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Aerial view of ice and snow.
Photo Courtesy: Gary Cardullo
Warm temperatures and dirt have caused melt problems at Pegasus Airfield white ice runway, which is used by wheeled aircraft. Sky-equipped aircraft are still able to use a compacted skiway (not pictured) for takeoff and landing.

No fly zone

Melt issues at airfield delay wheeled aircraft, shift airlift burden to LC-130s

Blue skies and above-freezing temperatures around McMurdo Station External U.S. government site since the end of 2013 and through the first half of January may be a dream for those working a summer season in Antarctica – but it’s a nightmare weather scenario for an airfield built on ice.

Severe melt issues at Pegasus Airfield's External U.S. government site white ice runway have caused the postponement of all wheeled aircraft until at least February. A little more than 1,200 feet of the approach end of the primary 10,000-foot-long white ice runway has turned to water up to a foot in depth in places.

A separate compacted snow skiway at Pegasus accommodates airplanes such as the New York Air National Guard’s LC-130 Hercules External U.S. government site or smaller turboprop planes called Twin Otters. Those aircraft use skis rather than wheels to take off and land.

Plane prepares to land.
Photo Credit: Jack Green/Antarctic Photo Library
An LC-130 prepares to land at Pegasus Airfield skiway on Jan. 13, 2014.

“The skiway remains in relatively good condition due to the Fleet Operations heavy equipment operators’ hard work,” said Gary Cardullo, airfield manager for the U.S. Antarctic Program (USAP) External U.S. government site, which is managed by the National Science Foundation (NSF) External U.S. government site.

Dirt periodically blown in from nearby Black Island also compounded the problem at the ice runway, according to Cardullo.

“It’s just heat and dirt,” Cardullo said. “Dirt is not friendly to a compacted ice runway.”

Weather data for the first half of January 2014 shows that the maximum temperature for 12 of 14 days got above freezing, including a streak of four days, Jan. 3-6, when temperatures climbed above 40 degrees Fahrenheit.

The high was 43.2 degrees Fahrenheit on Jan. 3. The average maximum temperature for January is 30 degrees Fahrenheit. The record high temperature for January is 55.4 degrees Fahrenheit, set in 1987.

Cardullo said the white ice runway officially shut down for wheeled aircraft on Jan. 3.

“It went quick,” he noted of the ice runway, which consists of a four-inch, highly compacted snow cover capable of supporting the high contact pressure of the C-17 and other large wheeled aircraft.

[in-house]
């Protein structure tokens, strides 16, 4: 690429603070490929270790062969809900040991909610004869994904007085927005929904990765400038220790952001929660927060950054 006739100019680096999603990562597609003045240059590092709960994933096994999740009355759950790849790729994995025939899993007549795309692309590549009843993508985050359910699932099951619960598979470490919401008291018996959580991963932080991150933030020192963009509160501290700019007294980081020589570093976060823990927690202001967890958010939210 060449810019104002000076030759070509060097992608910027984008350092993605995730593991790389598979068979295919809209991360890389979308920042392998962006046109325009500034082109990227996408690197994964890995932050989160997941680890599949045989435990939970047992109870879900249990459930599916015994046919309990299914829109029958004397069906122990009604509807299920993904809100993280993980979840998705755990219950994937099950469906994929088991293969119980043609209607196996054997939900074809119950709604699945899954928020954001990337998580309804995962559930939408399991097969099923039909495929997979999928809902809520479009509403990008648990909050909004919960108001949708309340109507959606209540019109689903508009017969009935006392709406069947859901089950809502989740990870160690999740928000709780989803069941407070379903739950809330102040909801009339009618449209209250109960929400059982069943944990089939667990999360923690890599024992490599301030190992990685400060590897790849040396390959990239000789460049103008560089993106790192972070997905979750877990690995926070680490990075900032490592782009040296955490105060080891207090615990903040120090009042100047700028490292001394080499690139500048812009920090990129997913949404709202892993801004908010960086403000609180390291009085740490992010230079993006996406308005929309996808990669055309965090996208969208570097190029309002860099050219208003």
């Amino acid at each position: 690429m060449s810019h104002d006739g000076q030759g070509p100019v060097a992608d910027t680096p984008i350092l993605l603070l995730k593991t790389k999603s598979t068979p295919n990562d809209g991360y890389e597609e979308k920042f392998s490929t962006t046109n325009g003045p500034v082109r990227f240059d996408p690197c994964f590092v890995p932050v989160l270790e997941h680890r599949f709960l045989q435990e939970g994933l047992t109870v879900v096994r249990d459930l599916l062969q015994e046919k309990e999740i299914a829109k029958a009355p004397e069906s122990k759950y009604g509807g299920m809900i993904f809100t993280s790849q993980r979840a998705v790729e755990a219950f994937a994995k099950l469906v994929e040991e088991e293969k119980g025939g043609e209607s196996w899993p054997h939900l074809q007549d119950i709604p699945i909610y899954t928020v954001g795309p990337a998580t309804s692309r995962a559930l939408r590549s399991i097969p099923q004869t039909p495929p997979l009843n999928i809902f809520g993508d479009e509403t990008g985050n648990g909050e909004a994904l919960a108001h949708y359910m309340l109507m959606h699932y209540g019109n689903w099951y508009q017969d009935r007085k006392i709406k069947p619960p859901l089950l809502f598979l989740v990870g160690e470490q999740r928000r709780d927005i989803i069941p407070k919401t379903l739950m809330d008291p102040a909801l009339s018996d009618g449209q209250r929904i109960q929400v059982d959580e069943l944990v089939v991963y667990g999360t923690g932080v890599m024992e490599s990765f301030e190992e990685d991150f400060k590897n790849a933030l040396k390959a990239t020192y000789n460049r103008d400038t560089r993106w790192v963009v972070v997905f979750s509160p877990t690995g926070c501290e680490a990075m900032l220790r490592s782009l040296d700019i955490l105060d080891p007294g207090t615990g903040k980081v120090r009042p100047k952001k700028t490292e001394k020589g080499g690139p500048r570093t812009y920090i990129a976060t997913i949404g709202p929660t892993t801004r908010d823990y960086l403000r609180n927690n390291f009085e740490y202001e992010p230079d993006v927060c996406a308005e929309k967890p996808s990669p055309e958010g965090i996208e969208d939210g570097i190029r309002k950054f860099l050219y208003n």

A similar scenario played out during the 2012-13 field season when a “perfect storm” of warm temperatures and a big blow of dirt from Black Island caused disruptions at Pegasus for nearly two months. [See previous article — Bumpy ride: Melt issues at airfield, snow roads disrupt transportation at McMurdo.]

By March 2013, about 80 percent of the runway had been repaired, but it wasn’t until November that the airfield had been completely repaired.

“It’s heartbreaking,” Cardullo said, referring to the long days worked by heavy equipment operators and others to get the airfield back in shape. He added that it might take a similar amount of time to repair the airfield again.

“We need cold weather,” he added. “Our team is focused, and we all will work hard to resume wheeled operations as soon as possible in January or by February.”

The impacts to transportation this time around are starting to be felt. Five flights by the Australian Antarctic Division’s A-319 External Non-U.S. government site, set to begin Jan. 15, have been delayed.

The U.S. Air Force’s External U.S. government site C-17 Globemaster III External Non-U.S. government site was still scheduled to land at Pegasus on Jan. 27 at the time of this report, though that date may be pushed to February to allow the runway time to freeze and harden again.

“Historically, things start to cool down again around Jan. 23,” Cardullo said.

People depart plane on ice.
Photo Credit: Peter Rejcek/Antarctic Photo Library
Passengers deplane from a C-17 airplane at Pegasus Airfield in November 2012 before the current melt issues began.

The C-17 can land on what the Air Force refers to as a tactical runway, with a minimum of 8,000 feet long by 90 feet wide. The Airbus requires an airfield of equal length but 10 feet wider.

The lack of wheeled aircraft means the LC-130s will continue to shoulder the workload, which may affect deep-field science support, especially as there are still a number of flights scheduled to the South Pole Station External U.S. government site to complete fuel re-supply. The wheeled aircraft can carry far more passengers than the Air Guard’s Hercules aircraft.

Fortunately, the 14 miles of snow roads from McMurdo Station to Pegasus Airfield have remained in relatively good shape. During the previous melt season, the last several miles to the airfield had also deteriorated, with some wheeled vehicles being towed on a sled – nicknamed the “magic carpet” – to Pegasus.

Not so this year. Bill Ames, Fleet Operations supervisor, credited the equipment operators who “groom” the roads for keeping them in shape, as well as the shuttle drivers who must navigate the hour-long-plus ride between McMurdo and the airfield each day. They mainly rely on big trucks called Deltas, sporting wheels nearly as tall as a person, even beating the rubber tires with bats to knock off the volcanic dirt of Ross Island before transiting to the now roads.

“The crews have been doing an awesome job on the roads,” Ames said.

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Curator: Peter Rejcek, Antarctic Support Contract | NSF Official: Winifred Reuning, Division of Polar Programs